She also began volunteering at the Cache Humane Society. Then she was hired as an office manager for 3 years from 2010-2013. Here she did the following:
1) Worked with the staff on shelter protocols for training and enrichment.
2) Developed educational materials for pet owners on behavior and dog training. Salt Lake City will now benefit from this knowledge.
3) Taught DoggoneSafe’s Be A Tree bite prevention program at the humane society’s kids’ camp.
4) Fostered a number of animals, including a German Shepherd and a Coydog (coyote/dog hybrid).
5) Helped clients choose the right dog for their situation and family life.
Once Alyssa had her daughter she took a break from dog training. However, her passion never left. When she found out that I had an available spot for a trainer she jumped on it.
Alyssa is determined, passionate, kind-hearted and knowledgeable. I have every confidence that she can help you with your dog.
Currently, she is working with a Libby, a german shepherd, that is fearful around other dogs and humans.
Alyssa is helping Libby to become more confident and calm through dog training. Salt Lake City is lucky to have Alyssa back into the dog training business.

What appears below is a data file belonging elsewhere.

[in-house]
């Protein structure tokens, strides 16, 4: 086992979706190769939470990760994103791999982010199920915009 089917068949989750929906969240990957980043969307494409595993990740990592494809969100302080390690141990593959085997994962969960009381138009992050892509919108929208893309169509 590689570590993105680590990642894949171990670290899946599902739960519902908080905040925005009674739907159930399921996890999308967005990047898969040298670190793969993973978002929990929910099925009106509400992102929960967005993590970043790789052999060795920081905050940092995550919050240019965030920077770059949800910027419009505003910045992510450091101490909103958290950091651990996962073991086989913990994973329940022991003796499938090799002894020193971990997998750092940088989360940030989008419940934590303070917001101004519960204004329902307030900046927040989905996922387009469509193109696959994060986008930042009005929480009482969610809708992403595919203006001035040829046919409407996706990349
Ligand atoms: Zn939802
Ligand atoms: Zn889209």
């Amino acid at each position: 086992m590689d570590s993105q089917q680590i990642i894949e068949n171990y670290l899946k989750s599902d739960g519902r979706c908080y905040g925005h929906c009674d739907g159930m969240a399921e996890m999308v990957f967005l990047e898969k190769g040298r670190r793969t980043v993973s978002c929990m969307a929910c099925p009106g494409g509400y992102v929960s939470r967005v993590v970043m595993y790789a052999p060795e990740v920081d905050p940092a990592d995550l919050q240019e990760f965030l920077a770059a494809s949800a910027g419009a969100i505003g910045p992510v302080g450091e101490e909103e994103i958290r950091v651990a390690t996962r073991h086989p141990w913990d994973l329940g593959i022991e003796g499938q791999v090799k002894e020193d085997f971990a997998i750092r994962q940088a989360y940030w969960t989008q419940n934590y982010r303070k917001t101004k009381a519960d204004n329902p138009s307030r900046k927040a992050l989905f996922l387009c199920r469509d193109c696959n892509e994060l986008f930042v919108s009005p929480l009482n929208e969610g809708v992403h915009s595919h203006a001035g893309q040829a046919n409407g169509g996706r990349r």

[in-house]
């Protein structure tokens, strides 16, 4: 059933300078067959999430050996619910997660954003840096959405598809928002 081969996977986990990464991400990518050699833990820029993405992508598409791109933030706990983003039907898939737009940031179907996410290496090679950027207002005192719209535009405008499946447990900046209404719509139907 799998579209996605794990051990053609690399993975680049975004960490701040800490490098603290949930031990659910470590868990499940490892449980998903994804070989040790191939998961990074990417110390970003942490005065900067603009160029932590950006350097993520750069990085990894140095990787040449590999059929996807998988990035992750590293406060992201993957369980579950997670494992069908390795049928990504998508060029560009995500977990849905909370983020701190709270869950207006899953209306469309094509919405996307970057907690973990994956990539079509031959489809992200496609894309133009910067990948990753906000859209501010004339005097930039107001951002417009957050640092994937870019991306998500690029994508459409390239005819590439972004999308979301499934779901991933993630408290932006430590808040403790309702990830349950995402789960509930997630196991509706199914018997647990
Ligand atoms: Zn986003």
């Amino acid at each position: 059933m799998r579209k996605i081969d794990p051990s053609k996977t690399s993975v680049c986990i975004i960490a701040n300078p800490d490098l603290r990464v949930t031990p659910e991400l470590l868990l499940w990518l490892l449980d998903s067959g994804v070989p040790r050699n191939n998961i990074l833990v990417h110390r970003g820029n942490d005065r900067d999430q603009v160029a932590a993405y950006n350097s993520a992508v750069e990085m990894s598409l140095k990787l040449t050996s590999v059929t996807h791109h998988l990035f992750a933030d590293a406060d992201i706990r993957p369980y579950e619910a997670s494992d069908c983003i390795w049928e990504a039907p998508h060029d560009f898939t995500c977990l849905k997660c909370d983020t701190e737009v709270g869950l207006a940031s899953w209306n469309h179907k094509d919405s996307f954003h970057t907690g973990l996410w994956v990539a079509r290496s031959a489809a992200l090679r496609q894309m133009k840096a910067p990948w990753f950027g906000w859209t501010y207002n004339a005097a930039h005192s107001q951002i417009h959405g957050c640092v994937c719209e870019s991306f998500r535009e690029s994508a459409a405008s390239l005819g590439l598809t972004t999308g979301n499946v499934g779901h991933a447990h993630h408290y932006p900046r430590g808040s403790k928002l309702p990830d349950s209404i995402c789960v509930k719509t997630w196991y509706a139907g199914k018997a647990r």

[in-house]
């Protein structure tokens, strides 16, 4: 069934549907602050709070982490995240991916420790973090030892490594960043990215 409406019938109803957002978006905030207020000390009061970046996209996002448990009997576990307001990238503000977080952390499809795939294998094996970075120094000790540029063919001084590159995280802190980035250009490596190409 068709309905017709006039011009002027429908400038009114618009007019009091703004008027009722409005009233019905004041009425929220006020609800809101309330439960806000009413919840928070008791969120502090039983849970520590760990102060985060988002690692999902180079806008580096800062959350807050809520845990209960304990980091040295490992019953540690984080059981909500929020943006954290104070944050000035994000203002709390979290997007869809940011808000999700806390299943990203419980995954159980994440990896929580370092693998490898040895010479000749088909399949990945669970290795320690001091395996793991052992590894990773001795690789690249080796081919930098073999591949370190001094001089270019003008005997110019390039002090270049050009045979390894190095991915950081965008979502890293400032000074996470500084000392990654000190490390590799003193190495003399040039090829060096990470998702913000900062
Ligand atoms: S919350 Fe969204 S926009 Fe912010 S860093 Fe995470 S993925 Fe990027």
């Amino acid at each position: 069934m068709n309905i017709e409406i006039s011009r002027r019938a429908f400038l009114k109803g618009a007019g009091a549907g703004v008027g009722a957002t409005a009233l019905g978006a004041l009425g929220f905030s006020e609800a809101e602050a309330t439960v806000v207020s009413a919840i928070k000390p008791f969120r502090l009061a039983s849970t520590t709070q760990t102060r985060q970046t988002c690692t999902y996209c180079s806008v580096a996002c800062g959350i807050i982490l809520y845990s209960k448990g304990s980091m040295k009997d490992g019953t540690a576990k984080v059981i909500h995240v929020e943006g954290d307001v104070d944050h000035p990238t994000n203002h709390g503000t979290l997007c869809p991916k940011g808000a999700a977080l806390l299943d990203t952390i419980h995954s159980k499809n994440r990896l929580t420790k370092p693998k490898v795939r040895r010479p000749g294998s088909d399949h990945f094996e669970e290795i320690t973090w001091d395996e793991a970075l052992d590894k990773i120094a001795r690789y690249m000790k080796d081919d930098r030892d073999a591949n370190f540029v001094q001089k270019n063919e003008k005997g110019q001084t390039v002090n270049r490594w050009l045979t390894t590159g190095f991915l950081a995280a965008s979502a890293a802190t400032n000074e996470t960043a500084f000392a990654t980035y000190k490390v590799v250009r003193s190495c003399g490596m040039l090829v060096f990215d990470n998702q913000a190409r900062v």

Welcome aboard Alyssa Walker. We are blessed to have such awesome trainers that can help you at Four Legged Scholars – Dog Training – Salt Lake City.
Johanna Teresi, Owner of Four Legged Scholars, Dog Training, Salt Lake City
Are you struggling with a puppy that has so much energy that he is driving you nuts? This is a common issue. We want to help you so that you feel more peace with your puppy.
First, you want to make sure your puppy is getting plenty of exercise. If this is something that you are struggling with see if a friend or dog walker can help walk your dog.
It is a good idea to use someone who is also willing to work on obedience. Salt Lake City has plenty of places where your puppy can be walked, and it is good idea that good behavior is rewarded on the walk.
Second, it is a good idea to give your puppy plenty of enrichment opportunities to occupy his time. I recommend feeding your puppy all of his kibble in a toy. This could be in a treat ball or cube.
The buster cube works really well. You can also check out Outward Hound. They have many products where the puppy has to work to get his meal by doing a puzzle.
Even though toys have nothing to do with obedience, Salt Lake City owners will be impressed by how much these toys can occupy their puppies for quite a bit of time.
Third, it is a great idea to give your puppy plenty of items to chew. These items should change every day to every other day.
These can include: Kongs with frozen peanut butter, cow hooves, bully sticks, elk antlers, pig ears, femur bones, etc.